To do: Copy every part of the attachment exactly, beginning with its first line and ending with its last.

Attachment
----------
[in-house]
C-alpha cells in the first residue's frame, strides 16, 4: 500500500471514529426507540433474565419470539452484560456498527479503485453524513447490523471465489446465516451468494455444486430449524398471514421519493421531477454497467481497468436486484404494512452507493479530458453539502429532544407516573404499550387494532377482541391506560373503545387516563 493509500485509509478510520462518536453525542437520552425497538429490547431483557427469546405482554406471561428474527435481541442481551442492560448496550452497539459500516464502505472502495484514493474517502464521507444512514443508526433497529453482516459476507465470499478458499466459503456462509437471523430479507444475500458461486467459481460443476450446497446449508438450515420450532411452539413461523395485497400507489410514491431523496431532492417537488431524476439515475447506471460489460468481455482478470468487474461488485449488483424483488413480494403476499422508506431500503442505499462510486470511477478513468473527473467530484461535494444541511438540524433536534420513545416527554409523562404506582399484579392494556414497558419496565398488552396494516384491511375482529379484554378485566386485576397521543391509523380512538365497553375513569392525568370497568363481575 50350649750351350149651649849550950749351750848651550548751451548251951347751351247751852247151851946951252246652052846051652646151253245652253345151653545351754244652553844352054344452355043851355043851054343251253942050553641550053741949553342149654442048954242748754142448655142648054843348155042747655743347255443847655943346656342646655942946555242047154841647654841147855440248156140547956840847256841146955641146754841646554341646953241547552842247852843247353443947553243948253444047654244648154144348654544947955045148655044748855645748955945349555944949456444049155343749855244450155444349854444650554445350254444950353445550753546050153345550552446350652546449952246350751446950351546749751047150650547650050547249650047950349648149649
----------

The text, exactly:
[in-house]
C-alpha cells in the first residue's frame, strides 16, 4: 500500500471514529426507540433474565419470539452484560456498527479503485453524513447490523471465489446465516451468494455444486430449524398471514421519493421531477454497467481497468436486484404494512452507493479530458453539502429532544407516573404499550387494532377482541391506560373503545387516563 493509500485509509478510520462518536453525542437520552425497538429490547431483557427469546405482554406471561428474527435481541442481551442492560448496550452497539459500516464502505472502495484514493474517502464521507444512514443508526433497529453482516459476507465470499478458499466459503456462509437471523430479507444475500458461486467459481460443476450446497446449508438450515420450532411452539413461523395485497400507489410514491431523496431532492417537488431524476439515475447506471460489460468481455482478470468487474461488485449488483424483488413480494403476499422508506431500503442505499462510486470511477478513468473527473467530484461535494444541511438540524433536534420513545416527554409523562404506582399484579392494556414497558419496565398488552396494516384491511375482529379484554378485566386485576397521543391509523380512538365497553375513569392525568370497568363481575 50350649750351350149651649849550950749351750848651550548751451548251951347751351247751852247151851946951252246652052846051652646151253245652253345151653545351754244652553844352054344452355043851355043851054343251253942050553641550053741949553342149654442048954242748754142448655142648054843348155042747655743347255443847655943346656342646655942946555242047154841647654841147855440248156140547956840847256841146955641146754841646554341646953241547552842247852843247353443947553243948253444047654244648154144348654544947955045148655044748855645748955945349555944949456444049155343749855244450155444349854444650554445350254444950353445550753546050153345550552446350652546449952246350751446950351546749751047150650547650050547249650047950349648149649